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Ho’s 800 tricycle taxis: Menace or service?

BY: Alberto Mario Noretti
Tricycle taxis rule on Ho roads
Tricycle taxis rule on Ho roads

Waiting by the roadside for a taxi to work or other places in Ho these days is often an exercise in futility as the number of taxis is reducing rapidly, while tricycle taxis have virtually taken over the roads of the municipality.

There are now 800 tricycles on the roads, with only 200 of the traditional taxis left for commuters.

The tricycles, popularly known as ‘Mahama Can Do’, charge GH¢2 per trip as against GH¢3 by the taxis.

Many users of the tricycle taxis say aside from the fare difference; they also enjoy so much fresh air while commuting.

In recent times, however, public concern has been mounting over the danger the tricycles pose on the road.

Teenagers

The tricycles are mostly operated by teenagers, some as young as 15, with no knowledge whatsoever of traffic regulations.

Some of the operators who usually wear untidy boxer shorts and singlets are often very rude to their passengers at the least opportunity; for instance, if they do not have a change to give to them.

Other operators of the tricycles wear jeans shorts, which they pull down beneath their buttocks to reveal their squalid underwear while spotting dreadlocks.

Also, the tricycles veer from one lane to the other without any consideration for other road users.

Fatalities

On Christmas eve last year, a tricycle which was moving from Ho towards Sokode with three commuters on board, suddenly made a U-turn and ran into an oncoming tipper truck, resulting in the death of the commuters instantly and the rider died later in the hospital.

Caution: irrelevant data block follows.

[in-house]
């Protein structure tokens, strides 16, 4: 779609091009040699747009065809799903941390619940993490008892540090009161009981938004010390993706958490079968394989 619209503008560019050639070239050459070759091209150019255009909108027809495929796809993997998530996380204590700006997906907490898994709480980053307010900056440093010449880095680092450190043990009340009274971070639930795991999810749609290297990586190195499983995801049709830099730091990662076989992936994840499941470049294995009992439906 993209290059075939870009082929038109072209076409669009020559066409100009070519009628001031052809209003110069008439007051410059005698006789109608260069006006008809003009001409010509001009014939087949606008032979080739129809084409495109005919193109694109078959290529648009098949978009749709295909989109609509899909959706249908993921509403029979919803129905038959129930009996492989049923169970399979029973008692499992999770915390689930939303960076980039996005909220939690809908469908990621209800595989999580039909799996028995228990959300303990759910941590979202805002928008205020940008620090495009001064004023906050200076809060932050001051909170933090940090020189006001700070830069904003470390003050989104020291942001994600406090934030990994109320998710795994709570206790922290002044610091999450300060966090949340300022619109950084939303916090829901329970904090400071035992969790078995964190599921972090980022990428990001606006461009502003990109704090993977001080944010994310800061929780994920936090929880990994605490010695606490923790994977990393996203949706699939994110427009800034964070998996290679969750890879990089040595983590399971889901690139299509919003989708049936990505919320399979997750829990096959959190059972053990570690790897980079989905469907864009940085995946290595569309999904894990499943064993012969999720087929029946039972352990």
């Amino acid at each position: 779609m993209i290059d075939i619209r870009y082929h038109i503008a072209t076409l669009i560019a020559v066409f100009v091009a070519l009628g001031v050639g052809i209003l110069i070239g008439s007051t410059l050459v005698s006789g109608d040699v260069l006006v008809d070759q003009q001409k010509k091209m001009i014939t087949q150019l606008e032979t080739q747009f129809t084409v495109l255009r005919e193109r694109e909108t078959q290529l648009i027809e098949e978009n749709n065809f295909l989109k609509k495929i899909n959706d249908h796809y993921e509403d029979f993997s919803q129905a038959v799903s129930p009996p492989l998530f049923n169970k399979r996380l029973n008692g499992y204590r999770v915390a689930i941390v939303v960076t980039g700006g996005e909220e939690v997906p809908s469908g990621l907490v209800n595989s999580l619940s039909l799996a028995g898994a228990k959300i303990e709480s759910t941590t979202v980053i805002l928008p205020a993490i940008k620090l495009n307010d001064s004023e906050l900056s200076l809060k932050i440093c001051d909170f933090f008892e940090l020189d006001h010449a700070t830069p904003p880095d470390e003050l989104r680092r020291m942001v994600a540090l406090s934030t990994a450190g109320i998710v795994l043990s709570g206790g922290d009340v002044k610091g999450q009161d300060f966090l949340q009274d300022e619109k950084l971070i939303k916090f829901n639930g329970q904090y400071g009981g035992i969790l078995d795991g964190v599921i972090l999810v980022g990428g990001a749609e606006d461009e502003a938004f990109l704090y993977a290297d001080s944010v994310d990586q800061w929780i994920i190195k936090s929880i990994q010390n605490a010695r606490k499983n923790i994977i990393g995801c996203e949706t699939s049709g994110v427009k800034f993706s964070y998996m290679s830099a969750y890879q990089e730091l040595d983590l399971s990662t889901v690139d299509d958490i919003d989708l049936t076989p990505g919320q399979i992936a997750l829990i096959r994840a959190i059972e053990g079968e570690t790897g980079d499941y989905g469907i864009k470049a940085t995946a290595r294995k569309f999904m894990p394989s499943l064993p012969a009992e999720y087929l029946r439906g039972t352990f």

According to the Motor Transport and Traffic Unit (MTTD), there were six deaths and 24 injuries from road accidents involving the tricycles in Ho and some nearby areas in the Volta Region, this year.

In times of severe weather conditions, the wind carries the tricycles into gutters.

Last year, the police said the perpetrators of crimes such as robbery and rape in the municipality used tricycle taxis for their nefarious activities.

A case in point is the notorious serial rapist and robber, Prince Edu, who was finally caged for 92 years in February 2021 for his crimes.

He confessed, prior to his incarceration, that he often hopped onto a tricycle taxi which had a woman on board at night and then dragged her out at knife or gunpoint into the bush before raping her and taking her money and cellular phone from her.

While some argue that the tricycle taxis are offering jobs to young people, others say they are keeping them away from school.

Aside from the dangers they pose on the roads, the tricycles are also creating other social problems such as waywardness among teenagers.

In a decisive move, the municipal assembly recently summoned the riders, suppliers and owners of the tricycles to a meeting and made it clear that the dangers posed on the roads by the tricycles could no longer be tolerated.

The Municipal Chief Executive, Divine Richard Bosson, said a task force from the assembly was working jointly with the MTTD, Driver and Vehicle Licensing Authority and National Road Safety Authority to restore sanity on the roads.

“This means, underage children, will not be allowed to operate the tricycles, likewise adults without valid licences,” the MCE said.

But for now, the shaky tricycles are enjoying a field day on the roads of Ho, as many taxi owners have sold their vehicles to scrap dealers in the growing absence of passengers.